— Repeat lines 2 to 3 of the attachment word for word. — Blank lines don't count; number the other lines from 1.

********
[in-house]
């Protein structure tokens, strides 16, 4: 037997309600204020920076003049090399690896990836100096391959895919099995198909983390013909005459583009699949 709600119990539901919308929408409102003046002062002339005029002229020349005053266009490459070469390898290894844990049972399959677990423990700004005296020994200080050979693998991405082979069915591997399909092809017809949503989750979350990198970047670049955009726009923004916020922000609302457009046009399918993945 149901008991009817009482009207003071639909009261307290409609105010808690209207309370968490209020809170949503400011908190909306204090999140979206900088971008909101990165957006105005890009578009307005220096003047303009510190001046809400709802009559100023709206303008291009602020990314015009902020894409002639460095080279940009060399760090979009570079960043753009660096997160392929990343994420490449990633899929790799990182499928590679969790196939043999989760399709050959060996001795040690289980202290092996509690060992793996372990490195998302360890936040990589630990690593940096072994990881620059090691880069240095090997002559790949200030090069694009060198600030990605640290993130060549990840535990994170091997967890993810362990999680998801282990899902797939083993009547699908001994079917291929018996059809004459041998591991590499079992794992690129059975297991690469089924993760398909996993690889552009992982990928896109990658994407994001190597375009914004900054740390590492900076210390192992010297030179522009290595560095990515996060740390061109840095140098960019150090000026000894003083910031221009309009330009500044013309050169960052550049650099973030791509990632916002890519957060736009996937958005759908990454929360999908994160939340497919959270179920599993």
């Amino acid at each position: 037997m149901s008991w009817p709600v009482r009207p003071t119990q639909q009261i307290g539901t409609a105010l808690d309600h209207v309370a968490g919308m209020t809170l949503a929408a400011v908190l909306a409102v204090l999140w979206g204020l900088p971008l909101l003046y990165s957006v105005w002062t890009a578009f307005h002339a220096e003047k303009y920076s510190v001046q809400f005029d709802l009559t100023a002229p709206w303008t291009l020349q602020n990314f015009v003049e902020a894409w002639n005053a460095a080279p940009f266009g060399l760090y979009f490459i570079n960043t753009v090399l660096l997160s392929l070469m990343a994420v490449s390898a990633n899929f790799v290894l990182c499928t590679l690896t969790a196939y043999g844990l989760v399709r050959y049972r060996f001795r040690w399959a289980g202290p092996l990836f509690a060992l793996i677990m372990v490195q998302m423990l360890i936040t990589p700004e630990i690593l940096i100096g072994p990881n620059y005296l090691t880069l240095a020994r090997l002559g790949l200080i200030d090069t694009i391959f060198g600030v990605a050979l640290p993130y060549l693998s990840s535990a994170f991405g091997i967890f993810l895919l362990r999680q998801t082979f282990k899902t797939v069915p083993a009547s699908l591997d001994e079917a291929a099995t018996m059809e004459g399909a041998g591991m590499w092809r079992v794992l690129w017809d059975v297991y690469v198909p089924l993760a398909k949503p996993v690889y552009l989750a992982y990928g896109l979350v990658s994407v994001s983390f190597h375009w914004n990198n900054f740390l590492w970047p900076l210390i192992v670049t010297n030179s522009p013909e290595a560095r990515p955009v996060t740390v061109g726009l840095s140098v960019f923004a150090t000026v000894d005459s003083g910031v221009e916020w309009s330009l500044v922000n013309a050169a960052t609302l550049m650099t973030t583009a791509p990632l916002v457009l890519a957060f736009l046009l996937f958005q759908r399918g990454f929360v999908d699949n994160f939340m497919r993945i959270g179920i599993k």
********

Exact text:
């Protein structure tokens, strides 16, 4: 037997309600204020920076003049090399690896990836100096391959895919099995198909983390013909005459583009699949 709600119990539901919308929408409102003046002062002339005029002229020349005053266009490459070469390898290894844990049972399959677990423990700004005296020994200080050979693998991405082979069915591997399909092809017809949503989750979350990198970047670049955009726009923004916020922000609302457009046009399918993945 149901008991009817009482009207003071639909009261307290409609105010808690209207309370968490209020809170949503400011908190909306204090999140979206900088971008909101990165957006105005890009578009307005220096003047303009510190001046809400709802009559100023709206303008291009602020990314015009902020894409002639460095080279940009060399760090979009570079960043753009660096997160392929990343994420490449990633899929790799990182499928590679969790196939043999989760399709050959060996001795040690289980202290092996509690060992793996372990490195998302360890936040990589630990690593940096072994990881620059090691880069240095090997002559790949200030090069694009060198600030990605640290993130060549990840535990994170091997967890993810362990999680998801282990899902797939083993009547699908001994079917291929018996059809004459041998591991590499079992794992690129059975297991690469089924993760398909996993690889552009992982990928896109990658994407994001190597375009914004900054740390590492900076210390192992010297030179522009290595560095990515996060740390061109840095140098960019150090000026000894003083910031221009309009330009500044013309050169960052550049650099973030791509990632916002890519957060736009996937958005759908990454929360999908994160939340497919959270179920599993």
């Amino acid at each position: 037997m149901s008991w009817p709600v009482r009207p003071t119990q639909q009261i307290g539901t409609a105010l808690d309600h209207v309370a968490g919308m209020t809170l949503a929408a400011v908190l909306a409102v204090l999140w979206g204020l900088p971008l909101l003046y990165s957006v105005w002062t890009a578009f307005h002339a220096e003047k303009y920076s510190v001046q809400f005029d709802l009559t100023a002229p709206w303008t291009l020349q602020n990314f015009v003049e902020a894409w002639n005053a460095a080279p940009f266009g060399l760090y979009f490459i570079n960043t753009v090399l660096l997160s392929l070469m990343a994420v490449s390898a990633n899929f790799v290894l990182c499928t590679l690896t969790a196939y043999g844990l989760v399709r050959y049972r060996f001795r040690w399959a289980g202290p092996l990836f509690a060992l793996i677990m372990v490195q998302m423990l360890i936040t990589p700004e630990i690593l940096i100096g072994p990881n620059y005296l090691t880069l240095a020994r090997l002559g790949l200080i200030d090069t694009i391959f060198g600030v990605a050979l640290p993130y060549l693998s990840s535990a994170f991405g091997i967890f993810l895919l362990r999680q998801t082979f282990k899902t797939v069915p083993a009547s699908l591997d001994e079917a291929a099995t018996m059809e004459g399909a041998g591991m590499w092809r079992v794992l690129w017809d059975v297991y690469v198909p089924l993760a398909k949503p996993v690889y552009l989750a992982y990928g896109l979350v990658s994407v994001s983390f190597h375009w914004n990198n900054f740390l590492w970047p900076l210390i192992v670049t010297n030179s522009p013909e290595a560095r990515p955009v996060t740390v061109g726009l840095s140098v960019f923004a150090t000026v000894d005459s003083g910031v221009e916020w309009s330009l500044v922000n013309a050169a960052t609302l550049m650099t973030t583009a791509p990632l916002v457009l890519a957060f736009l046009l996937f958005q759908r399918g990454f929360v999908d699949n994160f939340m497919r993945i959270g179920i599993k």